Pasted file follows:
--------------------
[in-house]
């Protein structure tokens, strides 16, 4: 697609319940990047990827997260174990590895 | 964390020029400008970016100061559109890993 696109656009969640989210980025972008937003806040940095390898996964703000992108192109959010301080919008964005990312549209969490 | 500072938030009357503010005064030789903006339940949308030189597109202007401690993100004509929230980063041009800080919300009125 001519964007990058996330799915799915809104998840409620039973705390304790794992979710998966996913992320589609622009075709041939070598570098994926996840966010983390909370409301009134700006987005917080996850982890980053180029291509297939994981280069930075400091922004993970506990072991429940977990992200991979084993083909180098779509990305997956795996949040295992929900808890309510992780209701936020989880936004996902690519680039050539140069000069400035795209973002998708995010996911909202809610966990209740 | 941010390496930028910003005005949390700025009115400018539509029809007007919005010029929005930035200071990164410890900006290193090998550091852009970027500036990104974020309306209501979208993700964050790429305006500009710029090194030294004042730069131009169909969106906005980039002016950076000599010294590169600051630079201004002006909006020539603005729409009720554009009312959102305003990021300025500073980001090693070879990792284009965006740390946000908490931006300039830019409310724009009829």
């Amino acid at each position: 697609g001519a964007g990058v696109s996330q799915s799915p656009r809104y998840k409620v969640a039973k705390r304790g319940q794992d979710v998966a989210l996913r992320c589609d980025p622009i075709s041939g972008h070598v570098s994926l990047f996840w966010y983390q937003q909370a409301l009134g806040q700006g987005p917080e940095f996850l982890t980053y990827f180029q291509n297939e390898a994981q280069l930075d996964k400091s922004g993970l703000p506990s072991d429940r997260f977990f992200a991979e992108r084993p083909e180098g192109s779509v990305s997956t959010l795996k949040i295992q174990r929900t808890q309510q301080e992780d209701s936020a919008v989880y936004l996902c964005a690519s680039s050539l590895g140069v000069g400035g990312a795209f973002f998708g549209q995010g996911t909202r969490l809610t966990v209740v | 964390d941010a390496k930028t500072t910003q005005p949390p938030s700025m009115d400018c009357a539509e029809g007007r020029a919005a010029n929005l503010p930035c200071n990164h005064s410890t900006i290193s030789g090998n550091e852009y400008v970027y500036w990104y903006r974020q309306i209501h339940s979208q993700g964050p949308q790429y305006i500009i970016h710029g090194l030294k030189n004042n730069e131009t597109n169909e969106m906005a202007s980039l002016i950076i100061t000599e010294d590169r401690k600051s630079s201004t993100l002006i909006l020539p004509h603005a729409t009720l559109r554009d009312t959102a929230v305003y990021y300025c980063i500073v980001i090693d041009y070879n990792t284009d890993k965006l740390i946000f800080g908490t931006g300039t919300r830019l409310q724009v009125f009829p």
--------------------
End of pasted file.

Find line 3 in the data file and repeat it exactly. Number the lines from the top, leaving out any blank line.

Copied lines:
């Amino acid at each position: 697609g001519a964007g990058v696109s996330q799915s799915p656009r809104y998840k409620v969640a039973k705390r304790g319940q794992d979710v998966a989210l996913r992320c589609d980025p622009i075709s041939g972008h070598v570098s994926l990047f996840w966010y983390q937003q909370a409301l009134g806040q700006g987005p917080e940095f996850l982890t980053y990827f180029q291509n297939e390898a994981q280069l930075d996964k400091s922004g993970l703000p506990s072991d429940r997260f977990f992200a991979e992108r084993p083909e180098g192109s779509v990305s997956t959010l795996k949040i295992q174990r929900t808890q309510q301080e992780d209701s936020a919008v989880y936004l996902c964005a690519s680039s050539l590895g140069v000069g400035g990312a795209f973002f998708g549209q995010g996911t909202r969490l809610t966990v209740v | 964390d941010a390496k930028t500072t910003q005005p949390p938030s700025m009115d400018c009357a539509e029809g007007r020029a919005a010029n929005l503010p930035c200071n990164h005064s410890t900006i290193s030789g090998n550091e852009y400008v970027y500036w990104y903006r974020q309306i209501h339940s979208q993700g964050p949308q790429y305006i500009i970016h710029g090194l030294k030189n004042n730069e131009t597109n169909e969106m906005a202007s980039l002016i950076i100061t000599e010294d590169r401690k600051s630079s201004t993100l002006i909006l020539p004509h603005a729409t009720l559109r554009d009312t959102a929230v305003y990021y300025c980063i500073v980001i090693d041009y070879n990792t284009d890993k965006l740390i946000f800080g908490t931006g300039t919300r830019l409310q724009v009125f009829p």